Computer Laboratory

Course pages 2014–15

Foundations of Computer Science

Getting Access to ML

(updated Oct 2013)

There are many options for you to get access to a machine running Poly/ML (the variant of ML we use in practicals), including:

  • MCS. MCS machines can be found throughout Cambridge, including the Intel Room in the Computer Laboratory and (very probably) your College. Poly/ML (our preferred implementation of ML) is installed on both Windows and Linux MCS machines. More details on the MCS in general can be found here.
  • Remote MCS Linux. You can access an MCS linux machine from your own computer via SSH. More details are here.
  • Your computer (Windows). Poly/ML is available to install on windows machines. The installer package is available here.
  • Your computer (Linux) Most linux distributions include Poly/ML. For example, sudo apt-get install polyml works in Ubuntu. Failing that, you can always compile it from source (see the Poly/ML site).
  • Your computer (Mac). The easiest way to install lots of open source software, including ML compilers, is via the package manager MacPorts. It is easy to use and installs software fairly quickly. Install it and then run sudo port install polyml.
  • A Raspberry Pi. If you have access to a Raspberry Pi running the standard Raspbian linux distribution, you can get Poly/ML using sudo apt-get install polyml.

You may also find other implementations of ML are available. So long as they compile Standard ML (SML) you should find they work fine for this course. For example, Standard ML of New Jersey or Moscow ML. However, Poly/ML is he only one that receives regular updates and is generally supported...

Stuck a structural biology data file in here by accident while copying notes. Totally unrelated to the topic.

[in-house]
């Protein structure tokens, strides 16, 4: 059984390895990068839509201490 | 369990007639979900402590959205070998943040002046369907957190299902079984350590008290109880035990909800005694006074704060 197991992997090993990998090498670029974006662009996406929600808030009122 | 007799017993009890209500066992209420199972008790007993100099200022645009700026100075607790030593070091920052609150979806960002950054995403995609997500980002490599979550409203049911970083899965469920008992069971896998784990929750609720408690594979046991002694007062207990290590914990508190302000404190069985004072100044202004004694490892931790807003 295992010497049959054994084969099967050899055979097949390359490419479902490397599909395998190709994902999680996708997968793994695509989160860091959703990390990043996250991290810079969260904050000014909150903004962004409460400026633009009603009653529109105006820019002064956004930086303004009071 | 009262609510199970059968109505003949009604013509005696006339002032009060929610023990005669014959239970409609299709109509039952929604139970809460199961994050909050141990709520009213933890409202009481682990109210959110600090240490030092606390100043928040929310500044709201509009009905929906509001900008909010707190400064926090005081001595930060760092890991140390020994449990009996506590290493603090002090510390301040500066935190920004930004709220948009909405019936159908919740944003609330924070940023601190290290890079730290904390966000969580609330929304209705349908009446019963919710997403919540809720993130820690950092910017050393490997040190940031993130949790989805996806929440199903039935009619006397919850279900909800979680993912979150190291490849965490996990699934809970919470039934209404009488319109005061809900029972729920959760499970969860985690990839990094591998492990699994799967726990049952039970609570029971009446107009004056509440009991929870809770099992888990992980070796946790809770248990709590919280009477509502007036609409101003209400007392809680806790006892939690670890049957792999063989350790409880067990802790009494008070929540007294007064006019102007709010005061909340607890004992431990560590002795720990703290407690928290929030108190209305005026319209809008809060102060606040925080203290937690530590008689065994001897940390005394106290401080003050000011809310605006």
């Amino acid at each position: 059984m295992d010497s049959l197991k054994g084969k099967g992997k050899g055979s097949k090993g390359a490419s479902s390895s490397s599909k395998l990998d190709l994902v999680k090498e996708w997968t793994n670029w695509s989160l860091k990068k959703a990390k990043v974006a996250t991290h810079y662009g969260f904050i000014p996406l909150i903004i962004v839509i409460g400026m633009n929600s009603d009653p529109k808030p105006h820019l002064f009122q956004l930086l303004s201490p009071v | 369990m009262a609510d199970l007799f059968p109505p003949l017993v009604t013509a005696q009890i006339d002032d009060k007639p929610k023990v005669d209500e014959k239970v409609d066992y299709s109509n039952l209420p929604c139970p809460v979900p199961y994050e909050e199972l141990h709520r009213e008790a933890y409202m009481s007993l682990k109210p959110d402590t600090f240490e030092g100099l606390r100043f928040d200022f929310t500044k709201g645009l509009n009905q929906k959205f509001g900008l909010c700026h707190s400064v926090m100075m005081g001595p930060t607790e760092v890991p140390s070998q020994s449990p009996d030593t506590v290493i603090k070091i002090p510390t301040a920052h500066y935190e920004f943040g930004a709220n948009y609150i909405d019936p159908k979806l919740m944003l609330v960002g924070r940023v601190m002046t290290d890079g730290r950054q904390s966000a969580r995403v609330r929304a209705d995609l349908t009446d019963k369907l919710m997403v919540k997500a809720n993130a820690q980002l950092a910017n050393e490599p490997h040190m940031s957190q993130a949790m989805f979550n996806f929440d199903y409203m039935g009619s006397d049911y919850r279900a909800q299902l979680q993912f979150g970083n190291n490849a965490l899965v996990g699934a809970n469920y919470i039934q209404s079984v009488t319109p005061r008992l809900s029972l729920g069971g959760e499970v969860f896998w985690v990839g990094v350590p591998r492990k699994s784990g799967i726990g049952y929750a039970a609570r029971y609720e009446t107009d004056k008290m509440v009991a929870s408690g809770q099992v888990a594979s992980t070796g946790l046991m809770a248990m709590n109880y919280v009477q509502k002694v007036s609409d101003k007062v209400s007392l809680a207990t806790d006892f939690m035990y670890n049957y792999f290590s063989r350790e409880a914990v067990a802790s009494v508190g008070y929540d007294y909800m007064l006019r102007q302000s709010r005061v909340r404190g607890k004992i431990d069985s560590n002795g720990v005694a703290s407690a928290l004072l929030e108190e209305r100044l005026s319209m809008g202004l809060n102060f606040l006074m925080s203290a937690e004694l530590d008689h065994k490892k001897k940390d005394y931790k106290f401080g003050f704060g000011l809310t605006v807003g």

Usage Tips

  • Setting the maximum printing depth. ML systems typically limit the output produce when very long lists and deep data structures are displayed on the screen. You can control how many lines are displayed using the in-built function PolyML.print_depth. e.g. PolyML.print_depth 10; would set it to show 10 lines (the remainder would appear simply as ....
  • Running files in Poly/ML. Once you have written your ML text file (e.g. myfile.sml) you can run it in poly in one of two ways: you can run poly myfile.sml from the console or you can run use "mfile.sml" from within Poly/ML.
  • Making the cursor keys work (Linux). To get the normal behavious of the console keys in Poly/ML, you need to run it through a program called ledit. This will mean you can press up/down to recall previous lines and left/right will move back and forth on the current line. You can install ledit using sudo apt-get install ledit (or equivalent). You then run ledit poly rather than just poly.
  • Copy/paste in Windows. Windows is not really designed with console access in mind and there can be some tricky things. Copy and paste is a common problem, and might be solved thus:
    1. Open the command line.
    2. Click on the program icon in the top left of the window (alt + space).
    3. Select properties.
    4. Make sure that "QuickEdit Mode" is ticked.
    5. Press OK.

    Once this is done, to paste code into the command line, perform one right click. Also you can highlight code by dragging a box over it. Once highlighted, you can then copy the selection by pressing enter.

  • Editing ML on a Mac. Larry Paulson has written an ML Language Module for two Macintosh text editors: BBEdit and TextWrangler. It provides syntax colouring for keywords, strings and comments for filenames having the extension ML, sml or sig. To install for BBEdit, first quit the application. Then, copy the file StandardML.plist into the directory Library/Application Support/BBEdit/Language Modules/. The installation instructions for TextWrangler are analogous.